Jun 23, 2011
Is it Gallup that has the “Do you have a best friend at work” question? We’re so into doing employee surveys to measure employee engagement. They provide us with a statistically validated measurement of our workforce once or twice a year. We can look at the engagement studies, and if we have any luck at all, capture some high level data about the organization and then correlate the data back to turnover and productivity in specific population groups. My question is this: Isn’t waiting 6 or 12 months for engagement measurements rather a long time in today’s world of real time analytics?
How about this: (1) The idea for this post came from: Ariely, Dan. “CEO’s probably think of their employees as more like rats in a maze than as people.” Wired Magazine, UK Edition. April 11, 2011. Page 44
- Measure the time of day employees log into their PC in the morning.
- Measure the time of day employees log out of their PC in the afternoon.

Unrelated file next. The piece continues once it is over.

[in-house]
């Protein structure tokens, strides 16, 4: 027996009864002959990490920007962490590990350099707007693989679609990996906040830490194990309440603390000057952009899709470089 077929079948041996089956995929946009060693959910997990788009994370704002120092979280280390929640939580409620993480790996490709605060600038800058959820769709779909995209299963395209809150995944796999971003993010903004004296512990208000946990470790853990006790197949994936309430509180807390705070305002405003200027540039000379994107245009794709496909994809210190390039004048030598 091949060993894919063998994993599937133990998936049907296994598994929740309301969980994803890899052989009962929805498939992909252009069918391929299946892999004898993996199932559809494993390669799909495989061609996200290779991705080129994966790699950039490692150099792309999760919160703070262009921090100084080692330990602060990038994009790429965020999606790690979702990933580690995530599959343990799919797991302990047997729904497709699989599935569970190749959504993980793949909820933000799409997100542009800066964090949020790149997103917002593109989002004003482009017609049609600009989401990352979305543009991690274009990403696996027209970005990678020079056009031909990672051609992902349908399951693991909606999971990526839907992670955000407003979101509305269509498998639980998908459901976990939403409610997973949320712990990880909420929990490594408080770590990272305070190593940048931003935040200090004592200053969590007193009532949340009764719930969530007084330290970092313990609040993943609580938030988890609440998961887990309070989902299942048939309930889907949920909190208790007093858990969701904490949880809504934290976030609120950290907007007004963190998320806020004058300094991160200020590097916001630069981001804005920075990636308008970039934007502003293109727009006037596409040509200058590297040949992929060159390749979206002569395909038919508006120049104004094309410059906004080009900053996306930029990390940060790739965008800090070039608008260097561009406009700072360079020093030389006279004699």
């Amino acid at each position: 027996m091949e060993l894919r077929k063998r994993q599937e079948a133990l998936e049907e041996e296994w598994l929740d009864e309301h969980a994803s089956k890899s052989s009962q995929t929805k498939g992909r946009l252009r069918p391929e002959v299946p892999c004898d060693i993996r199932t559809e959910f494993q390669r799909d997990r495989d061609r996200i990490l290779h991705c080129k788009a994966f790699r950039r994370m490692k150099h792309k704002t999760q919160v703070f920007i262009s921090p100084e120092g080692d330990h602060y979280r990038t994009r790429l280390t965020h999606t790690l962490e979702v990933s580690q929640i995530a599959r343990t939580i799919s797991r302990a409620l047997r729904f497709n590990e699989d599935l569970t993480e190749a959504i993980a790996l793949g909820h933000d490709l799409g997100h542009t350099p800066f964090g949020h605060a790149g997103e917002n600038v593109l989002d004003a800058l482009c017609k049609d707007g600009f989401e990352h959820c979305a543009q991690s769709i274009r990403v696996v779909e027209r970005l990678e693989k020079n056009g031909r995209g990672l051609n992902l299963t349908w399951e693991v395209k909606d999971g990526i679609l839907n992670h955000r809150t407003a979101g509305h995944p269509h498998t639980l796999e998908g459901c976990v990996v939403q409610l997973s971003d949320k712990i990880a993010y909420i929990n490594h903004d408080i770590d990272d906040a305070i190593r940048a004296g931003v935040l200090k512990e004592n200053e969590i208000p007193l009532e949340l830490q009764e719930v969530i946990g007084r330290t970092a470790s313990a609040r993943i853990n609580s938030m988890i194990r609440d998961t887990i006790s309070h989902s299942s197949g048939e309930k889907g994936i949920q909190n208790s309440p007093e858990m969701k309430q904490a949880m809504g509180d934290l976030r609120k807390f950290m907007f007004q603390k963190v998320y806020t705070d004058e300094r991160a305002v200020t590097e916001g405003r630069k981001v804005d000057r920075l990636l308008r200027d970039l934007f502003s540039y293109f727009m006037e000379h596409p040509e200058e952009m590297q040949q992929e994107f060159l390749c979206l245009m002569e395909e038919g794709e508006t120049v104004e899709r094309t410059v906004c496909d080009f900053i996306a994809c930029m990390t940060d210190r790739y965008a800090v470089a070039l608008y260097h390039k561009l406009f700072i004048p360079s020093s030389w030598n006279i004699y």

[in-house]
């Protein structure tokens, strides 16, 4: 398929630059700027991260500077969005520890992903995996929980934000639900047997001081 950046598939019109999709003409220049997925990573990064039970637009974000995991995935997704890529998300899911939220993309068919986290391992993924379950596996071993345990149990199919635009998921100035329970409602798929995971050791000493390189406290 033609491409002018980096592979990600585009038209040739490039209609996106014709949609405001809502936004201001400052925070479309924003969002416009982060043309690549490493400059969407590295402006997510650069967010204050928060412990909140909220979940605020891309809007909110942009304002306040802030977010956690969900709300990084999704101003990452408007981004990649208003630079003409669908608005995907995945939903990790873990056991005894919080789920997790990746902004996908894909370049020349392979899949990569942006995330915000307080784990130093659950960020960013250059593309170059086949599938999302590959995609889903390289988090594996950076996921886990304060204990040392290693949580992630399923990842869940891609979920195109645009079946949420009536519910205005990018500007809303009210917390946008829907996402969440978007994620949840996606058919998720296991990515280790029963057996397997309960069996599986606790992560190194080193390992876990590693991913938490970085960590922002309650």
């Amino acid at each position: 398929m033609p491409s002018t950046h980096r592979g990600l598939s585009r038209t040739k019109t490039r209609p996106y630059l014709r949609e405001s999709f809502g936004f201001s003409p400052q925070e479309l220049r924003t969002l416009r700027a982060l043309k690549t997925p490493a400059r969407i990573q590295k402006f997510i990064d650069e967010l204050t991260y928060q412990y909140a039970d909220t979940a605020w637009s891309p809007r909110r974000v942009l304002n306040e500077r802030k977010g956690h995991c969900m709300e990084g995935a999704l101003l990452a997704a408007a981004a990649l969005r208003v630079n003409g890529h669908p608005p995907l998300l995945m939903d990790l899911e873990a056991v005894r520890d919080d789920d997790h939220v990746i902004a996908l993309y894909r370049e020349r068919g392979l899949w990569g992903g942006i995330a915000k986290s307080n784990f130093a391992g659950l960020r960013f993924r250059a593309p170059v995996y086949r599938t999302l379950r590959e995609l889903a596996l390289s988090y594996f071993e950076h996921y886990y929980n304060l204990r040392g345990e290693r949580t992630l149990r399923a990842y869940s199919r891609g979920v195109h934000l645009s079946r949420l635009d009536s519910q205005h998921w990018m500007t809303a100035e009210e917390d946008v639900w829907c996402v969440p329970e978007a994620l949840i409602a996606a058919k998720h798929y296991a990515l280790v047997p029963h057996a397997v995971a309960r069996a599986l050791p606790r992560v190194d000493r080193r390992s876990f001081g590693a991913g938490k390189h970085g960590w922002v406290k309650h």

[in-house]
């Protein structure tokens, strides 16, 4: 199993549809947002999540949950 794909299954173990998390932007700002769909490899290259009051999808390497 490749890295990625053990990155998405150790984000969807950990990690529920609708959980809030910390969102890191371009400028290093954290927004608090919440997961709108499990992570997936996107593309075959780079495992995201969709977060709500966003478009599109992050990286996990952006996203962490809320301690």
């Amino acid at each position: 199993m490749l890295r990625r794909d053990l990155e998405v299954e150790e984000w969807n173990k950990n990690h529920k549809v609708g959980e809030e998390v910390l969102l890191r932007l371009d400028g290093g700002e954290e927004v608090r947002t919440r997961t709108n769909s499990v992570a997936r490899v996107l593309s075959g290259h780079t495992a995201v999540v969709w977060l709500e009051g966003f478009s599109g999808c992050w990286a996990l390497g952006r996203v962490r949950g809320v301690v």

- Measure the cost per day per trip (expenses) calibrated to some standard.
- Measure the number of sick days on Monday and Friday.
I mean, why would you wait 6 or 12 months?
- If your employees are (on average) coming to work later or leaving earlier, they are less engaged.
- If the aggregated cost of a trip to NYC costs more per day, employees are “fudging” their expenses, and they are less engaged.
- If Monday and Friday sick time is increasing (faked sick time), they are less engaged.
I mean, come on, we want to have close to real time measures, right? I’m not saying that employee engagement actually changes on a day to day basis, but charted weekly, you could get some really cool trending data and identify exactly when the engagement curve increases or decreases. You could then correlate all of the events that happened in that timeframe and figure out what is actually causing increases or decreases in engagement. You could also isolate specific groups and populations (sample size would have to be large enough). Say a VP leaves and is replaced, and 6 months later employees are staying at work later. Or, the cost of a meal in NYC seems to be getting higher for a specific project team – are they celebrating, or are they all depressed and eating more?
How cool would it be to then look at performance in correlation with a weekly trend in engagement? This is assuming that we start managing and developing our employees on an ongoing basis rather than once a year, but the possibilities are out there.